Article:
Nigeria: two bans, many views; In late March, the Nigerian authorities banned the live relay of foreign news because some of them.
The other was the publicity of supposed religious miracles, a stunt which the teeming, largely unctuous, new-generation churches have found quite rewarding in their rather desperate drive for membership.
The ban on the miracle messages have attracted mixed reactions. Those who think that these Nigerian variants of the hallowed, usually rare, supernatural phenomena are dubious public nuisance are celebrating the proscription of their publicity in the secular electronic media. Less critical followers of the miracle-monger ministers, though, are furious, and by mid-April appeared to have found support in some members of the Federal House of Representatives trying to influence its reversal.
The ban on the live relay of foreign news is a different kettle of fish. Most ordinary Nigerians commenting on the event have been against the ban. "Even under the military dictatorships of General Ibrahim Babangida and General Sani Abacha, we, the poor ones, who couldn't afford cable television were allowed these free options," a housewife in Enugu who said she used to watch a re-broadcast of the US-based Christian Broadcasting Network (CBN) told New African.
Gabriel Osu, a Catholic priest and mass communications scholar who is also the director of Social Communications at the Lagos Catholic Archdiocese, captured the common liberal view when he said: "The whole scenario brings back bad memories of the Iron Curtain era of the old Soviet Union." But Silas Yisa, the head of the NBC, has defended the ban, saying it was necessary because "apart from the perspectives the foreign broadcasts convey, it is a professional aberration for a station to relay any news content over which it has no editorial control." Such broadcasts, he added, "posed a danger to national security" and warned that defaulting stations would face severe sanctions.
The ban has since stopped international stations like the BBC from broadcasting news and programmes on FM in Nigeria. BBC broadcasts had been relayed live for the past six years by local FM stations in many cities, including Lagos, Abuja, Kaduna and Port Harcourt.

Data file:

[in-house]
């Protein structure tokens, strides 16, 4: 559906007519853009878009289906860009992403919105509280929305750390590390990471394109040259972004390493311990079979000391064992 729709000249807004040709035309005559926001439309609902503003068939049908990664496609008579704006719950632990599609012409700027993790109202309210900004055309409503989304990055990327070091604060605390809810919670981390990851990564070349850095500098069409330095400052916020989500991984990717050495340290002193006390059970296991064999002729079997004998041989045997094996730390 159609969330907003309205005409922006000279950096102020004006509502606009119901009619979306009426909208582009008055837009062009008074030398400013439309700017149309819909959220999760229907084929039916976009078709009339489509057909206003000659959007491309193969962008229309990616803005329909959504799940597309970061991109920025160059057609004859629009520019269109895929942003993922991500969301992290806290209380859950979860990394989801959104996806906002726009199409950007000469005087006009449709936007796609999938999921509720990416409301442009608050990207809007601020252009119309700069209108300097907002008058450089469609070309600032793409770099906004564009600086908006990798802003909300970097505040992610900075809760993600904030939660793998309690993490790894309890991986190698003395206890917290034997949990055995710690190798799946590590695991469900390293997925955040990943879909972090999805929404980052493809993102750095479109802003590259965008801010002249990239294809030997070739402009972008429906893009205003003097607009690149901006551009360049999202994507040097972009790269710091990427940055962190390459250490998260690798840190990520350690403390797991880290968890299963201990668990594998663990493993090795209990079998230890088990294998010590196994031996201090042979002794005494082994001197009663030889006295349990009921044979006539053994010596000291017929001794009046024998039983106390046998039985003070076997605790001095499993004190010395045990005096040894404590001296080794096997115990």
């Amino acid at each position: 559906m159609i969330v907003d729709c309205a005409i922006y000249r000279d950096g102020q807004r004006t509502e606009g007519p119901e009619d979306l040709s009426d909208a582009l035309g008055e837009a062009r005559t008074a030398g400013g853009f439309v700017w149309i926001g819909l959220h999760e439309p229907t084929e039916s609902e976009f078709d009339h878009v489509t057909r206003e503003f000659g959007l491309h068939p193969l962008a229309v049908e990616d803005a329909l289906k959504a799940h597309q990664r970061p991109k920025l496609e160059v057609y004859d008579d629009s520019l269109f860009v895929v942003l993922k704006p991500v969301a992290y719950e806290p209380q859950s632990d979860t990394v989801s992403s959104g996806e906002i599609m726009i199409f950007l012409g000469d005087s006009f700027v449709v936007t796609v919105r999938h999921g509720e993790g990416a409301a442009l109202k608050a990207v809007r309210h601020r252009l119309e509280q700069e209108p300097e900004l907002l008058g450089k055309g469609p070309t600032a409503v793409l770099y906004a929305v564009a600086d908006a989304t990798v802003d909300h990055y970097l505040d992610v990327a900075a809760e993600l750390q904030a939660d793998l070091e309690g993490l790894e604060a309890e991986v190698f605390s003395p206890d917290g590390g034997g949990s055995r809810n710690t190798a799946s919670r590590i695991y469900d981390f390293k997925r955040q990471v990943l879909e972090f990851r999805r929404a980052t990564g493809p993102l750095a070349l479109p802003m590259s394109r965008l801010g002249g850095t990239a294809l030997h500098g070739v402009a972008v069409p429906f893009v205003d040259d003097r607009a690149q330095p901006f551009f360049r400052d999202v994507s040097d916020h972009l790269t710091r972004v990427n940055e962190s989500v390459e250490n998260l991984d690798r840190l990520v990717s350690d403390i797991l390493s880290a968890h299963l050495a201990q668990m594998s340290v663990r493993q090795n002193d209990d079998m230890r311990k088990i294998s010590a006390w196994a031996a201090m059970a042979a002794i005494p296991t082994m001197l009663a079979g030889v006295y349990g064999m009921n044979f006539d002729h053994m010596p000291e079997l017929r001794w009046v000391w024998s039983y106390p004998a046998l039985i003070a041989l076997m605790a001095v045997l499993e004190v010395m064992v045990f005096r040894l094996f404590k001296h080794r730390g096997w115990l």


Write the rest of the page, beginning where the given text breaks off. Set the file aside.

But Yisa said the FM stations had been granted permission to relay the live broadcasts in breach of the provisions of the Nigerian broadcasting code. He said the code only permitted the monitoring and rewriting of foreign news or the exchange of such content after it had been "edited to suit the context of the Nigerian audience".
Yisa's view has been supported by a member of the Civil Liberties Organisation, Uche Obidike, who is a political analyst and a darling of the local media. To him, since the ban had not stopped Nigerians from listening to the BBC and the other foreign stations on shortwave or satellite television, there was nothing to fear. "I think it's only proper, because I doubt if there are any local radio stations in Britain that provide live relays of news broadcasts by Nigerian stations," Obidike added.
Although the more familiar academic or elite view is that the Western media present developing countries in unfavourable light, ironically in Nigeria (as in other African countries), the foreign media (especially radio and TV) enjoy enthusiastic patronage because they are able to report the excesses of governments and officialdom, usually with impunity, something the local media find it difficult to do in some African countries.
In Nigeria, because of the overbearing attitude of government officials, it is risky for the local media (especially radio and TV) to attempt such critical coverage. One journalist with more than 30 years experience was recently fired and ejected from his official residence after he broadcast the view of an important opponent of the government. He now lives in a derelict, disused warehouse in an Enugu suburb where he asked New African not to disclose his identity for fear of further harassment.
All sorts of less drastic browbeating go on, making self-censorship the beginning of wisdom for those who value their jobs and skin and want to keep them.
Strangely, nothing has been said yet about the re-publication of foreign newspaper contents which is also a familiar experience in Nigeria, after it was begun by the now moribund Post Express with selected reprinting of New York Times articles. Contents of the British papers, Financial Times and The Sun have also been reprinted in some Nigerian newspapers which have special sections for such extracts.
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|Title Annotation:||Around Africa|
|Date:||May 1, 2004|
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